Before reaching the Indian subcontinent , Eliade also made a brief visit to Egypt. He studied the basics of Indian philosophy , and, in parallel, learned Sanskrit, Pali and Bengali under Dasgupta's direction. In , while living with Dasgupta, Eliade fell in love with his host's daughter, Maitreyi Devi , later writing a barely disguised autobiographical novel Maitreyi also known as "La Nuit Bengali" or "Bengal Nights" , in which he claimed that he carried on a physical relationship with her.

Eliade received his PhD in , with a thesis on Yoga practices. He later recalled that the book was an early step for understanding not just Indian religious practices, but also Romanian spirituality. As one of the figures in the Criterion literary society — , Eliade's initial encounter with the traditional far right was polemical: the group's conferences were stormed by members of A.

Cuza 's National-Christian Defense League , who objected to what they viewed as pacifism and addressed antisemitic insults to several speakers, including Sebastian; [28] in , he was among the signers of a manifesto opposing Nazi Germany 's state-enforced racism. All I wish for is a deep change, a complete transformation. But, for God's sake, in any direction other than spirituality. They displayed his rejection of liberalism and the modernizing goals of the Wallachian revolution perceived as "an abstract apology of Mankind" [39] and "ape-like imitation of [Western] Europe" , [40] as well as for democracy itself accusing it of "managing to crush all attempts at national renaissance", [41] and later praising Benito Mussolini 's Fascist Italy on the grounds that, according to Eliade, "[in Italy,] he who thinks for himself is promoted to the highest office in the shortest of times".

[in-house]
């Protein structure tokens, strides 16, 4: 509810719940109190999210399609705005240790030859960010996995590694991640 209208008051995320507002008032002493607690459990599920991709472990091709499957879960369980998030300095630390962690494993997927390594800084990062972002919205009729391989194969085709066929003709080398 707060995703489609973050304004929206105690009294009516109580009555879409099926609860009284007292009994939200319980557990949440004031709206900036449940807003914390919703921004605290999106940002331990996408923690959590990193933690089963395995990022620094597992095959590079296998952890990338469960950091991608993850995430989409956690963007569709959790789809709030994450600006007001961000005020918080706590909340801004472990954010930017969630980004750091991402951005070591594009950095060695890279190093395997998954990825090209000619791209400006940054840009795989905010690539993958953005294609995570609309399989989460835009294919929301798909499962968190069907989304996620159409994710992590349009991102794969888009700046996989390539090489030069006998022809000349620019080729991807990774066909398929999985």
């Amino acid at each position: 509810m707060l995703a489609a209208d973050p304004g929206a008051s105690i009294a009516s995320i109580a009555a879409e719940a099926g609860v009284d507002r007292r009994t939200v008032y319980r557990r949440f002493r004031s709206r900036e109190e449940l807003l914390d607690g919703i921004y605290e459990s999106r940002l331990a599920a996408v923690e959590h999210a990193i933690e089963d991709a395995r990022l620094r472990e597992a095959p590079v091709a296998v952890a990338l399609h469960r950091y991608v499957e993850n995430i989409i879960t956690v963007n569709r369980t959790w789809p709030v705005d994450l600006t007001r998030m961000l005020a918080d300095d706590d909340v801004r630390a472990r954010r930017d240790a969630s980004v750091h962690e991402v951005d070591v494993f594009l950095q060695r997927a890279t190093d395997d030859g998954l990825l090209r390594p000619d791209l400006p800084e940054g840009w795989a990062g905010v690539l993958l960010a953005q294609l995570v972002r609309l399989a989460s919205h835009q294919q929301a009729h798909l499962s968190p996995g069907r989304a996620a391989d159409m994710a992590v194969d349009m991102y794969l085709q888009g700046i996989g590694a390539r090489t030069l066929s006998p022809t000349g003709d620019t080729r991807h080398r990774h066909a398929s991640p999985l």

Eliade was especially dissatisfied with the incidence of unemployment among intellectuals, whose careers in state-financed institutions had been rendered uncertain by the Great Depression. Eliade decided to sue the Ministry of Education , asking for a symbolic compensation of 1 leu. Nevertheless, by , he gave his intellectual support to the Iron Guard, in which he saw "a Christian revolution aimed at creating a new Romania", [50] and a group able "to reconcile Romania with God".

When Eliade began coughing blood in October , he was taken to a clinic in Moroeni. His office involved disseminating propaganda in favor of the Romanian state. He maintained a friendship with d'Ors, and met him again on several occasions after the war. Nina Eliade fell ill with uterine cancer and died during their stay in Lisbon , in late As the widower later wrote, the disease was probably caused by an abortion procedure she had undergone at an early stage of their relationship.

At signs that the Romanian communist regime was about to take hold, Eliade opted not to return to the country.

On September 16, , he moved to France with his adopted daughter Giza. Together with Emil Cioran and other Romanian expatriates, Eliade rallied with the former diplomat Alexandru Busuioceanu , helping him publicize anti-communist opinion to the Western European public.

Beginning in , he wrote for the journal Critique , edited by French philosopher Georges Bataille. In October , he moved to the United States, settling in Chicago the following year.

He was slowly rehabilitated at home beginning in the early s, under the rule of Gheorghe Gheorghiu-Dej. During his later years, Eliade's fascist past was progressively exposed publicly, the stress of which probably contributed to the decline of his health. Eight days previously, he suffered a stroke while reading Emil Cioran 's Exercises of Admiration , and had subsequently lost his speech function.